Brining pork chops before grilling or broiling, two high-heat cooking methods that can quickly dry up lean pork chops, yields juicy, tasty results.
Brines are essentially salty, sweet water solutions that add taste while keeping the meat wet. You’ll need salt and a few flavoring components to produce a simple brine. First, chef John whisks together kosher salt, cloves, molasses (the sugar element), and just enough boiling water to dissolve the salt and molasses. Then he pours in 2 quarts of chilly water.
Refrigerate your chops in the brine for 30 minutes to 12 hours – you may get away with less time if you’re in a hurry. Before putting the chops on the grill or in the oven, ensure they are completely dry. Try adding peppercorns, fresh herbs, garlic, and sliced lemons.
How to Dry-Brine Pork Chops
Yes, something that is dry cannot also be a brine. But don’t get hung up on “words” and their “meanings.” Not when the result is this delectable. Dry brine is a salty dry rub preparation that must be chilled for 24 hours.
Whether oxymoronic or not, the procedure yields brine-like results: super-tender, juicy, grilled chops. So now, let’s get started on how to prepare pork chops on the barbecue.
How to Grill Pork Chops
Begin with high-heat, direct cooking to sear the meat and create beautiful grill markings. Then, shift to indirect grilling and push the coals to the side. There will still be enough heat to roast the pork, but you won’t have to worry about marinade or fat dripping onto the embers and igniting an inferno that turns your chops into flames.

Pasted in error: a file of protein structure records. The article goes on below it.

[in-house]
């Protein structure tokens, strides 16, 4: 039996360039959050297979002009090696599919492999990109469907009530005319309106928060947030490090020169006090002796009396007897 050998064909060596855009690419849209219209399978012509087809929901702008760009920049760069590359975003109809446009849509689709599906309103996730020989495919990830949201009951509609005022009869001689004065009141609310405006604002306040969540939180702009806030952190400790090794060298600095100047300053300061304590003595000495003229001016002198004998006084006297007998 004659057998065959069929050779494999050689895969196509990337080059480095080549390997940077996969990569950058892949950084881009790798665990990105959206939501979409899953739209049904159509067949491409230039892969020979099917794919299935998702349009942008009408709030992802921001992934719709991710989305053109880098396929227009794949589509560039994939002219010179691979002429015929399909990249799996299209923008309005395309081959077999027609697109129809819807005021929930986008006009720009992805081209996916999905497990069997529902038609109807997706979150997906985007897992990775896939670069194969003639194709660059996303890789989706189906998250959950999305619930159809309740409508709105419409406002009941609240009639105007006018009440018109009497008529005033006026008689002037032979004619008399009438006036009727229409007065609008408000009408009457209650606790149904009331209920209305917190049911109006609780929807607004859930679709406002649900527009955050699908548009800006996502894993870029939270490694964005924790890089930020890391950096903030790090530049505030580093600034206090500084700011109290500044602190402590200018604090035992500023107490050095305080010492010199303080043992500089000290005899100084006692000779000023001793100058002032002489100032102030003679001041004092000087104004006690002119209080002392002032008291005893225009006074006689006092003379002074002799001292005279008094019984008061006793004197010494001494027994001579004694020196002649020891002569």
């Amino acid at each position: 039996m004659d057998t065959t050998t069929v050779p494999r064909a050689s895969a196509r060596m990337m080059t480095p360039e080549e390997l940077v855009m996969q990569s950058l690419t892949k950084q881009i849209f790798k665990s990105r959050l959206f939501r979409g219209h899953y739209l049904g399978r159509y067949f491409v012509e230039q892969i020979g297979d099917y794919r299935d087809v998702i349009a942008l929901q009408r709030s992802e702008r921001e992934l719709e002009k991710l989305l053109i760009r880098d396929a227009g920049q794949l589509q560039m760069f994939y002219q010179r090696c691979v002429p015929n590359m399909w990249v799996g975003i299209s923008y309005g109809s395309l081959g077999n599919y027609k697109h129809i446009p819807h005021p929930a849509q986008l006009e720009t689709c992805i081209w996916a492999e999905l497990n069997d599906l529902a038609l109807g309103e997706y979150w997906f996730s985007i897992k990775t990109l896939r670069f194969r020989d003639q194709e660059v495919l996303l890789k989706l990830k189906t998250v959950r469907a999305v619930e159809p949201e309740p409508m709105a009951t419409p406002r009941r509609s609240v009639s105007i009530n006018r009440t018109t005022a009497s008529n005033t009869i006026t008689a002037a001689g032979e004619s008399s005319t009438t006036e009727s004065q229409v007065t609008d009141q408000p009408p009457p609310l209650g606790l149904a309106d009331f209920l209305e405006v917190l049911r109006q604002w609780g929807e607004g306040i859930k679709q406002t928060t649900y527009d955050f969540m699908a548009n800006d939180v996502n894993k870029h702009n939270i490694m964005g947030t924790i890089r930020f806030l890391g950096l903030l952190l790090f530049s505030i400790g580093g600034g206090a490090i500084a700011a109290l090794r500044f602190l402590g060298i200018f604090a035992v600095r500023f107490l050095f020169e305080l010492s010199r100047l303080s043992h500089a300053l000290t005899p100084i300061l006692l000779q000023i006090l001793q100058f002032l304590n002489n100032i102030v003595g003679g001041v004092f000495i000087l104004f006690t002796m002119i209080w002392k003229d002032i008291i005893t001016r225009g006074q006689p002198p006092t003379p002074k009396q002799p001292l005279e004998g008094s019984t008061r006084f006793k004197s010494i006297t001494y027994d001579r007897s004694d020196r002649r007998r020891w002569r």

Choose thick, bone-in chops and finish with indirect medium heat for about 25 minutes. Grill until an instant-read thermometer reads 140 degrees F; they’ll continue to cook while resting on a dish for five minutes or longer. When the interior temperature reaches 145 degrees F, they are done.
How to Braise Pork Chops
Braising brings pan-fried pork chops to the next level of deliciousness. Braising is a forgiving cooking method as well. Because the chops finish in liquids, they won’t dry up as quickly. Simply sear them in a skillet over high heat first.
How to Bake Pork Chops
Cooking pork chops in the oven typically begins on the burner. Because one of the greatest methods to bake pork chops is to start them in a hot oven and then transfer them to an oven-safe skillet. High-heat frying turns them golden brown while baking them in a fairly heated oven (400 degrees F) keeps them from drying out.
This “sear-roasting” method is excellent for baking pork chops: Fry one side of the chops till golden brown, then flip and set in the oven. The second side will brown beautifully as the oven heat cooks the center to a soft finish.
How to Make Stuffed Pork Chops
Do you want to know how to prepare boneless pork chops? Fill ’em! Stuffing is also an excellent option for thick bone-in chops. Lay a thick chop flat on a cutting board and cut a pocket into it with a sharp knife held parallel to the board, going all the way to the bon but keeping the sides intact. Then fill the pocket with deliciousness.
Quick and Easy Pork Chops
Chops are the most versatile cut. You won’t even need a recipe after you’ve learned how to cook them to a soft, juicy finish. A perfectly cooked pork chop goes well with pickled fruits, chutneys, mustards, kimchi, or sauerkraut. Alternatively, cook up some sliced apples, peaches, or pears; the caramelized sweet fruit pairs well with pork chops. So stock up on chops for simple weeknight meals.